COVID-19: A view from the UK

A contribution by Giskin Day, Imperial College London

Isn’t it amazing how something so tiny can wreak such havoc? As COVID-19 weaves its insidious way through individuals, communities and populations, here in the UK we feel like we’re in a state of suspension, waiting with trepidation to see what happens next.

I work in medical education at a big London university. The biggest impact the virus has had on me personally is that a big medical education conference scheduled for next week, on which dozens of people have been working on for months, is thrown into jeopardy. Whilst last week we were looking to plugs holes in the programme when presenters from at-risk regions cancelled, the potential for the UK to become an at-risk region itself in the next week or so means that we are now exploring a technological alternative.

Although I don’t feel personally at risk from the virus – I am healthy and would have very good odds of recovering were I to catch it – I am acutely aware that it is my moral duty to behave responsibly in the interests of protecting those more vulnerable than myself. But what does that mean? Is the responsible thing to ‘keep calm and carry on’ as normal, or make contingency plans in case the need arises for self-isolation? There is a very fine line between sensibly stocking up and irresponsible panic buying. In the meantime, government advice has focused on hand washing and reprogramming ourselves not to touch our faces so much.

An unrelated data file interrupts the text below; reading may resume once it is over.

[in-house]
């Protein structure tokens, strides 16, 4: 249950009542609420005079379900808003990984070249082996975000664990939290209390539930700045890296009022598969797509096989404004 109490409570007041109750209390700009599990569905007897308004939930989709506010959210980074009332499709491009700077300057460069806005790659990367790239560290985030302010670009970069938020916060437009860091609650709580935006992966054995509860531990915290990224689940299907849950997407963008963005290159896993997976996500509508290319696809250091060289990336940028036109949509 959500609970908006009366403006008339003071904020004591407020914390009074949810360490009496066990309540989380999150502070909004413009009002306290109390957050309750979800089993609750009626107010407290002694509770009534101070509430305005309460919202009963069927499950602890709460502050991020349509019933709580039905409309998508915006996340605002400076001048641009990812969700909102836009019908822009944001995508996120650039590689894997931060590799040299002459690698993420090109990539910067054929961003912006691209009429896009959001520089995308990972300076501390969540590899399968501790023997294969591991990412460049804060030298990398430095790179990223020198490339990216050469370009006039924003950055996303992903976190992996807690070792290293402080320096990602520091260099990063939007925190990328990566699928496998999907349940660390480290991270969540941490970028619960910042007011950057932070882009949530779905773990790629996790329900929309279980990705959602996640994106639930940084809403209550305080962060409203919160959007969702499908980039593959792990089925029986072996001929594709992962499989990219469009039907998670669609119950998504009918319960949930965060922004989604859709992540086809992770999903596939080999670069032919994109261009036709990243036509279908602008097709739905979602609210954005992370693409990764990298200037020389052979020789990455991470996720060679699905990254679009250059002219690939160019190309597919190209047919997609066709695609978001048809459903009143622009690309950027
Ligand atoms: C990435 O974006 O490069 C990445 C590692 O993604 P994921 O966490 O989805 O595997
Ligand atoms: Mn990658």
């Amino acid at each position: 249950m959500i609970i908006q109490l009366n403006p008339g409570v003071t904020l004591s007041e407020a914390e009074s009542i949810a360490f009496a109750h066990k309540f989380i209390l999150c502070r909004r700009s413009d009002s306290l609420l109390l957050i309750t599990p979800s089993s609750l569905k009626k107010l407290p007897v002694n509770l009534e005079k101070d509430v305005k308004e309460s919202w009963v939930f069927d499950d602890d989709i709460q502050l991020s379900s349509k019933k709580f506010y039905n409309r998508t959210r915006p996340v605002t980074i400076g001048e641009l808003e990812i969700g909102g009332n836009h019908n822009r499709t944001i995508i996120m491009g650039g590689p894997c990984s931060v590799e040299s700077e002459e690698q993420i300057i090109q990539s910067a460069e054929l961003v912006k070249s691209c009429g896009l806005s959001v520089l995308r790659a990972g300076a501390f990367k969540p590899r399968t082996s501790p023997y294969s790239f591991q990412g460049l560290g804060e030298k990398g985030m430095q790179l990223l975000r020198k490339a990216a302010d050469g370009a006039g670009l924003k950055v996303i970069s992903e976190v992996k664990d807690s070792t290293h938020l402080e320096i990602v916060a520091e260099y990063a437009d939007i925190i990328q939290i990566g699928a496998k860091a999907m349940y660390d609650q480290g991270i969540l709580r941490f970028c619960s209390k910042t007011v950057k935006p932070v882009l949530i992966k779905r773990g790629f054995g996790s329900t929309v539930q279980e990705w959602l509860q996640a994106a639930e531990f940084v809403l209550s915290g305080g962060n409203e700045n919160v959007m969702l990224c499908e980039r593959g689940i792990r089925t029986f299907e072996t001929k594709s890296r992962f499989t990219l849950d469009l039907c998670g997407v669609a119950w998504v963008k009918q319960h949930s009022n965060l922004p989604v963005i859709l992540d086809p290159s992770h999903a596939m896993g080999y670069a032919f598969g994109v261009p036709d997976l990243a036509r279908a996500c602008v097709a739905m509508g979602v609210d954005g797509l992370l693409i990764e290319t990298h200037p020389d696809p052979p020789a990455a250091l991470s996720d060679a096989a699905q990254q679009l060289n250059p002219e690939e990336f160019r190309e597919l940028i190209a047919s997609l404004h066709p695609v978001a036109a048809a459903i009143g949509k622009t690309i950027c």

I feel desperately sorry for those who are suffering as a result of this outbreak, directly and indirectly. The measures taken to prevent spread – which may be futile anyway – are probably going to cause more long-term harm than the virus itself. Some businesses, already under strain through difficult economic times, will fold. Fewer shoppers on the streets will be the last straw for some stores, resulting in many jobs lost. Events will be cancelled. Times will be tough. But good things will happen too. In a frenetic world we might all benefit from slowing down for a bit. There will be opportunities to innovate so that we all become more resistant to infectious diseases in general. Finding workarounds to relentless travel may benefit the environment.

Long term, I worry most about social distancing become entrenched. We already live in a society in which we are anxious about touch. We enact a lot of our social emotions through physical contact – handshakes, hugs, a consoling hand on an arm ­– and if these become taboo, we risk adding to loneliness and isolation that contributes to that other epidemic of our time: a crisis in mental health. This one thing we can all do: look after each other. Be generous. Be patient. Be kind.

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